Memory and repentance

Hans Boersma writes on Lent and the relationship between memory and repentance:

Memorization is underrated. But it’s understandable that contemporary society puts it down: Why worry about mental storage when we have digital storage?

One answer is that repentance depends on memory. Thus, memorization is a Lenten practice, a repentant turning back to the memory of God. The link between memory and character formation was recognized long ago. Cicero insisted in the first century b.c. that we can only make prudent moral choices by consciously drawing on past experiences. He linked memory to prudence as one of its three constitutive elements. Memory, he explains, is the faculty that “recalls what has happened.” It deals with the past. Along with intelligence and foresight, memory allows us to make prudent decisions.

Thomas Aquinas also recognized the close link between memory and prudence. In the Summa Theologiae he deals with the topic of memory as part of a broader discussion of prudence. Aquinas thought of memory as an intellectual virtue that allows us to make practical moral decisions. “Experience,” he explains, “is the result of many memories…and therefore prudence requires the memory of many things.” …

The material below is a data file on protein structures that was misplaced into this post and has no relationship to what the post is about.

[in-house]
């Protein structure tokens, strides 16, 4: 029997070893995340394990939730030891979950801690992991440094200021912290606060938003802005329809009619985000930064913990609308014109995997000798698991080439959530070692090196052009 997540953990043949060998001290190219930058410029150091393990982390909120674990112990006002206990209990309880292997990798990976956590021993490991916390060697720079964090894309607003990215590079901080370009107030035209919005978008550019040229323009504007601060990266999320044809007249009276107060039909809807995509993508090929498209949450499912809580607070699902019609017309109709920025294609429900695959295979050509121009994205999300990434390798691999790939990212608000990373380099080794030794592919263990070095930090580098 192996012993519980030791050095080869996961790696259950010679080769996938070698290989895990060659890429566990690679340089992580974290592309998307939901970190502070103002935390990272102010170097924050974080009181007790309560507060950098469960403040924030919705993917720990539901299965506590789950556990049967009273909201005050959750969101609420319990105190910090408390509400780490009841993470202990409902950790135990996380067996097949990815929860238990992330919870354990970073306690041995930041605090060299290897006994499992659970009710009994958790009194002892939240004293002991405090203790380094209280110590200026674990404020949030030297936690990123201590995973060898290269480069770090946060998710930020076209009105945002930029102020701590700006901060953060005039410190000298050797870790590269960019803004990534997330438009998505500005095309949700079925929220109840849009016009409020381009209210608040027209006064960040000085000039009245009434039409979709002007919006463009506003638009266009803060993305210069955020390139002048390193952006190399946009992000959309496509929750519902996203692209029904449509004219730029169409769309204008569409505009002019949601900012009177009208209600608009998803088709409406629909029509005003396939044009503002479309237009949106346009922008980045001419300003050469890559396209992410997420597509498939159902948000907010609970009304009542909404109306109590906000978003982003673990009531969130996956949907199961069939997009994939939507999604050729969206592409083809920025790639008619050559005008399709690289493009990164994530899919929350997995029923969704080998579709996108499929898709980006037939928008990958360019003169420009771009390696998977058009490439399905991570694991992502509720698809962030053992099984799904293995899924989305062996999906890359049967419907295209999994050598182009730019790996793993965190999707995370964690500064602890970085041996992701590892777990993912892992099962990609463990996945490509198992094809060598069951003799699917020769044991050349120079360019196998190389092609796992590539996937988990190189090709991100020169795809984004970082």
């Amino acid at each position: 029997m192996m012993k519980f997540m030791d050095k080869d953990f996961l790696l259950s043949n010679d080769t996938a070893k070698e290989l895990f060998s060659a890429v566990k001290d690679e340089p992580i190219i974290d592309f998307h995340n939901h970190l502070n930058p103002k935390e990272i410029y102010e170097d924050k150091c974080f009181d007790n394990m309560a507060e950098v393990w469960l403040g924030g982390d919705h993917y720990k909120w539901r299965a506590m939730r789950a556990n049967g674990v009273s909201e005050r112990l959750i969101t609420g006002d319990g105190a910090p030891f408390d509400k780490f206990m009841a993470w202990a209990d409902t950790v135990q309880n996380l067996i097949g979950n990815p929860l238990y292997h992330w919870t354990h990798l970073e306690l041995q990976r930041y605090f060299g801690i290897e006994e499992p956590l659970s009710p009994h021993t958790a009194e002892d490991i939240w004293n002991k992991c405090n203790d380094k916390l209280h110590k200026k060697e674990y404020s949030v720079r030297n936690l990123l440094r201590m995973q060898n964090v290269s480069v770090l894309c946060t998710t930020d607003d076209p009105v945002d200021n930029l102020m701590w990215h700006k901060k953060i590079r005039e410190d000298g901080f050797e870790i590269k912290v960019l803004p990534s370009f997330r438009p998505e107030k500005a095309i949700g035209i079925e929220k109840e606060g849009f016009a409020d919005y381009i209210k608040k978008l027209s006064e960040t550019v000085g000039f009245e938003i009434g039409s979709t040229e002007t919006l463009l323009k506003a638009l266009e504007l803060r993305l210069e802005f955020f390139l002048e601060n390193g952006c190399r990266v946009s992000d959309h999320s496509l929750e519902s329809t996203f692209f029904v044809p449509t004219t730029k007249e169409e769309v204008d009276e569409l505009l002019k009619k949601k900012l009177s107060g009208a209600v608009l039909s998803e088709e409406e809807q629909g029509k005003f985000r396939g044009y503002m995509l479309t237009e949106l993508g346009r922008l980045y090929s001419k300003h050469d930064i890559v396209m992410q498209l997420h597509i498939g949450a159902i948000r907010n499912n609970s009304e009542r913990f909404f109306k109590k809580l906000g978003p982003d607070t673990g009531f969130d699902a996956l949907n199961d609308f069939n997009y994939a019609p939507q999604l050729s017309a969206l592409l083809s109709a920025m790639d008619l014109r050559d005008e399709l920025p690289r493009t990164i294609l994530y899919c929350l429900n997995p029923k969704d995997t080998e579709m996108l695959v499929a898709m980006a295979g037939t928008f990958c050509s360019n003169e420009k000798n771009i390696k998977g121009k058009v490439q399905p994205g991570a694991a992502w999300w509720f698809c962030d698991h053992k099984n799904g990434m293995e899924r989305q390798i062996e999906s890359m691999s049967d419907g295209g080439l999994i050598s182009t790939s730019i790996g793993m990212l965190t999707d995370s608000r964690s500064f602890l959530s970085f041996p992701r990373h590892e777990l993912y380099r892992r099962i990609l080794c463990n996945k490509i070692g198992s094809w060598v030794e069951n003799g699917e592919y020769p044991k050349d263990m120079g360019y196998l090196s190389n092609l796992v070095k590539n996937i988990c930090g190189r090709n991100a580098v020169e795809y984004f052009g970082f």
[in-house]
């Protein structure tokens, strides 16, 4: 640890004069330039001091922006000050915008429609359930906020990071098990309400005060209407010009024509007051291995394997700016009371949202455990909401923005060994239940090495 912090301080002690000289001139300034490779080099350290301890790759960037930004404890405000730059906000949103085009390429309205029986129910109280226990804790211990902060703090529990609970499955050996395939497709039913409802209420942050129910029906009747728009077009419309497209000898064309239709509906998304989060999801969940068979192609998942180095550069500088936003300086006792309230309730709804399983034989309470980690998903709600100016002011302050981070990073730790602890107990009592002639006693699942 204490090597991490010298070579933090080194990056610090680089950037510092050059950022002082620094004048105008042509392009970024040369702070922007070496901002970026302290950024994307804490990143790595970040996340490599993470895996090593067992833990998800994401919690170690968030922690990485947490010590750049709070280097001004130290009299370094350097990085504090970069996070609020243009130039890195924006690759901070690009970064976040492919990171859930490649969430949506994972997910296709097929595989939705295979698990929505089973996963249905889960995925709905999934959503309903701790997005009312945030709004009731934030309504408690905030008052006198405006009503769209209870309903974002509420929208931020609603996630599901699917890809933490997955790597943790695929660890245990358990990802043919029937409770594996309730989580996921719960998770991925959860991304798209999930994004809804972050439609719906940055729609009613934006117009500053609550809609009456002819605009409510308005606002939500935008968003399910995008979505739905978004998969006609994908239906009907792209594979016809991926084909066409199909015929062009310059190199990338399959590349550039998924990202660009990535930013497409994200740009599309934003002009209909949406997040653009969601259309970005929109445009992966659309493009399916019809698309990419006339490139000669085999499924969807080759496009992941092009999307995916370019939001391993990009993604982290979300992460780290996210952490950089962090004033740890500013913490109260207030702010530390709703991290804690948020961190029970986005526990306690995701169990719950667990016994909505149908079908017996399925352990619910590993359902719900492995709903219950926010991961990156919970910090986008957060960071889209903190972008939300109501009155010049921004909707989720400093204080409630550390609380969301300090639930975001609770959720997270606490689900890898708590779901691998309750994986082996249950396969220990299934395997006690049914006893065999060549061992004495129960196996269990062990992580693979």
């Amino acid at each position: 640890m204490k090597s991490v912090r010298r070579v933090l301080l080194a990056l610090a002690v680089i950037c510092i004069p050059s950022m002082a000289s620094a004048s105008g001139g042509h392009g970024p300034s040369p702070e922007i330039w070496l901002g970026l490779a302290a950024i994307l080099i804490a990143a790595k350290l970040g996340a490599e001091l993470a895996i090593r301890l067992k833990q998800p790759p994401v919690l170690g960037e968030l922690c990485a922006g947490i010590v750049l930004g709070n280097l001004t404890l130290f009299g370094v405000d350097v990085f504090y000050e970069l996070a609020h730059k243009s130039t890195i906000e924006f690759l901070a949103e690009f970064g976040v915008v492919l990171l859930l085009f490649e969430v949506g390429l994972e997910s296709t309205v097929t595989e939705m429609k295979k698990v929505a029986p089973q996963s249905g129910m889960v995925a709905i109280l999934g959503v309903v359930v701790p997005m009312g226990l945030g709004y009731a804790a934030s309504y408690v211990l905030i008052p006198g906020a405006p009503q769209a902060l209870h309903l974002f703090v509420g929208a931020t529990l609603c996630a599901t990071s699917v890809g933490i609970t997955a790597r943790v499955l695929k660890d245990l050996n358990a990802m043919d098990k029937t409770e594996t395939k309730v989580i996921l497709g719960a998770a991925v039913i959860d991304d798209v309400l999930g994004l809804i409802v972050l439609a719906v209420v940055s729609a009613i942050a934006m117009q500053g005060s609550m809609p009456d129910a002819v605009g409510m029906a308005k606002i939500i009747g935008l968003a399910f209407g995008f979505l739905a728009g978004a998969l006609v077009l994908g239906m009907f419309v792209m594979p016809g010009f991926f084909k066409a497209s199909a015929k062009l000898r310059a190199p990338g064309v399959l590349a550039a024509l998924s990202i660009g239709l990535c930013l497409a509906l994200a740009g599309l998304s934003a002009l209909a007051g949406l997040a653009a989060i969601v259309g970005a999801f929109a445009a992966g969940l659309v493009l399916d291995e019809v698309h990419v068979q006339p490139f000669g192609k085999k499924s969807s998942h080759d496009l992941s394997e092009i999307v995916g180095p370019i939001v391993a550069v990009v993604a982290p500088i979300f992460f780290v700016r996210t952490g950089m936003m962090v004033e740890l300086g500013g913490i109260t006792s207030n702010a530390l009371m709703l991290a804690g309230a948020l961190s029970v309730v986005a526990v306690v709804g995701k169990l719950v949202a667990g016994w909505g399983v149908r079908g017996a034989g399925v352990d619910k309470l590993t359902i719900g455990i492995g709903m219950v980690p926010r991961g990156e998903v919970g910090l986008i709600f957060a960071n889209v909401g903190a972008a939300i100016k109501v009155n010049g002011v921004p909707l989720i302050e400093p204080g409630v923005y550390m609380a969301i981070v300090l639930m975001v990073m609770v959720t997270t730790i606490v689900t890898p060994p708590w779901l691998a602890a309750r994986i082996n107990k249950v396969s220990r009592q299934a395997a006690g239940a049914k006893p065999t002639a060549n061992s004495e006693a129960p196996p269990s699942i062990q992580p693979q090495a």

Ordered thoughts make for ordered lives.

We may be tempted to think that digitization makes memorization redundant. The truth is, rather, that digitization yields distraction. I can select whatever I want from online storage at any time. The possibilities are endless, and so the order, steadiness, and peacefulness to which Hugh alludes consistently escape us. …

Memorization is a Lenten practice, reshaping our memories to be like God’s. When our memories are reshaped and reordered according to the immutable faithfulness of God in Christ, we re-appropriate God’s character—his steadfast love, his mercy, his compassion. Repentance, therefore, is a turning back to the virtues of God as we see them in Christ.  Being united to him, we are united to the very character of God, for it is in the God-man that God’s virtue and human virtue meet. The hypostatic union is the locus of our repentance: In Christ human memory is re-figured to the memory of God.

Because the internet is a messaging system, not a library, it is also in some sense a tool for forgetting, in the sense that the ephemeral is the inverse of the perpetual.

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